String expectedApplicationTitle = "Connext Customer Care Portal - Dashboard";
    Assert.assertEquals(applicationTitle,expectedApplicationTitle,"Application page title doesn't match");
    String expectedApplicationUrl="https://test-portal.com/ssoapplication/dashboard";
    String applicationUrl= driver.getCurrentUrl();
    Assert.assertEquals(applicationUrl,expectedApplicationUrl,"Application url after login is not a match.");
}

‘switchToNewTab’ method take care of opening another browser tab, within same browser session, and load another application that is SSO ed with the earlier application.

‘landingToApplication’ method, verifies whether the user is logged in to the application.

‘landingToSSOApplication’ method, verifies whether the user is logged in to the other SSO application.

Don’t stop here! Bonus Selenium Test Cases Classe Included is awaiting you at the end of this blog.

Using POM and Page Factory class for testing authentication process

One of the challenges of testing the authentication process is that it often requires interaction with multiple pages, elements, and forms within the web application. To make this process easier and more efficient, many testers choose to use the Page Object Model (POM) design pattern, along with the Page Factory class, which is built into the Selenium framework. The POM pattern allows testers to encapsulate the details of interacting with the various elements of a page into reusable objects that can be easily referenced from multiple test cases.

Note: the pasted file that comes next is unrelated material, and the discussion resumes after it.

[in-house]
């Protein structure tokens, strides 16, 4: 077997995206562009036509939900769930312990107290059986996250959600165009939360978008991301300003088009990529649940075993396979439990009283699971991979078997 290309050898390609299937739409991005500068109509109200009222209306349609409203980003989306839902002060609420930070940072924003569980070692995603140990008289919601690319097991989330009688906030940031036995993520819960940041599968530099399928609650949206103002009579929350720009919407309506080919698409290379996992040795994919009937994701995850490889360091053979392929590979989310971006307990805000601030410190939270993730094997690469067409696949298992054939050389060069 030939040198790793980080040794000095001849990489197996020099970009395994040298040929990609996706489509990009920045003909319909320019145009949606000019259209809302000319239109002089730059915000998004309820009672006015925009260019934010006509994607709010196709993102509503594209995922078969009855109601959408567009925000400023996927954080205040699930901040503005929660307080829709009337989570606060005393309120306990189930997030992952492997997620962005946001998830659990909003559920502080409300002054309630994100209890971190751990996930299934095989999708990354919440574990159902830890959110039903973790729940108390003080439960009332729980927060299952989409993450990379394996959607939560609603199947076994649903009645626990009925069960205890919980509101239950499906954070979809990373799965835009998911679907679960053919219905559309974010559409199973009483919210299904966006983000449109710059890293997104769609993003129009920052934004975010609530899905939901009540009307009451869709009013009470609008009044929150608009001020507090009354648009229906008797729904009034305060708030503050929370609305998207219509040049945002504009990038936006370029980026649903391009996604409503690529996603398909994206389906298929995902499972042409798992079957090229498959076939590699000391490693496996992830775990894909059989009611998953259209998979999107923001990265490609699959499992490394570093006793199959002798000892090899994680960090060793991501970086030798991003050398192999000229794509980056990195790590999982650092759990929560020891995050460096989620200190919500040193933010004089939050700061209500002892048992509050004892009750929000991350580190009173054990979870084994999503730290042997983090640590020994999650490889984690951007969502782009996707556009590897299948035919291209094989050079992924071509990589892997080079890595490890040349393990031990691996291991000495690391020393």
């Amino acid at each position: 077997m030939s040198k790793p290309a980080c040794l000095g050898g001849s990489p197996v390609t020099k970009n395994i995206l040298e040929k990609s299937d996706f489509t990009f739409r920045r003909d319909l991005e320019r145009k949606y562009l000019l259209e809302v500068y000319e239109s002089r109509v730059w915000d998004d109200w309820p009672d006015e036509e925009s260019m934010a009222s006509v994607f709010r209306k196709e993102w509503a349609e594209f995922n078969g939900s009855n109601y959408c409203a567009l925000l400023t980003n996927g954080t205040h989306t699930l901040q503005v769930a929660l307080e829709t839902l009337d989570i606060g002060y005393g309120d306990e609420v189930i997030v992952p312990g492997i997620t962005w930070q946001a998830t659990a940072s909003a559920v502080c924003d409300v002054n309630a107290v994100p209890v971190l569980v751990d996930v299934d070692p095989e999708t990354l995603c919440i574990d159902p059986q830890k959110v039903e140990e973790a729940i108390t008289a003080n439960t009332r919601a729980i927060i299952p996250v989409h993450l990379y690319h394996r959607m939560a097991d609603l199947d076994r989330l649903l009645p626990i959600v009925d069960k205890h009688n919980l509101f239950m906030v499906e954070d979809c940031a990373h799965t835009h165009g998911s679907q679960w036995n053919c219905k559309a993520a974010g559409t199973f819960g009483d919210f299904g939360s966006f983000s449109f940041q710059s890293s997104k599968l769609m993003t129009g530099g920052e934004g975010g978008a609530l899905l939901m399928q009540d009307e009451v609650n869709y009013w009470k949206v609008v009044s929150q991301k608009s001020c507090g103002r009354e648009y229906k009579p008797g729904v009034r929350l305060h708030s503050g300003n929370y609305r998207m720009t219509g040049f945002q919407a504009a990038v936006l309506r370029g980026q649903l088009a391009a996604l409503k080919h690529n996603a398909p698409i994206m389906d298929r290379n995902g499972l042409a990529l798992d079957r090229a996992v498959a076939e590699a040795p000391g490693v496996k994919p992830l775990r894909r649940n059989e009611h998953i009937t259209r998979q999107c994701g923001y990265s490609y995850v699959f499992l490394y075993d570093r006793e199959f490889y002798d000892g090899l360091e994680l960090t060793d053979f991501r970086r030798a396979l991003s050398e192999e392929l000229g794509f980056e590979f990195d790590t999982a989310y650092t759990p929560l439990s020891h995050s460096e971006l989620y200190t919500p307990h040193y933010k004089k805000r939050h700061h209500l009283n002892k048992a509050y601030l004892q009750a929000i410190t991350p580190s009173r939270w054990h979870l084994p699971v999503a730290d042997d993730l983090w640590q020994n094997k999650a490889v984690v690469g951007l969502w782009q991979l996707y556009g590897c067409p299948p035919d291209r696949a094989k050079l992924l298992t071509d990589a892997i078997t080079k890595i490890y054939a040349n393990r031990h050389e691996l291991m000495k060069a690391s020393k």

The Page Factory class is a powerful tool for implementing the POM pattern, as it allows testers to define the elements of a page using annotations, and then easily reference those elements from their test cases. For example, a login page might have a username text box, a password text box, and a submit button. The Page Factory class makes it easy to define these elements in a single class, and then reference them from multiple test cases.

If you follow through our test cases, you can see references to classes called “CCPLoginPage” and “CCPHomePage”

Example:

@Test(priority = 1)
public void testCCPLogin() {

    //Create login page factory object.
    ccpLoginPage = new CCPLoginPage(driver);
    assertPageTitle();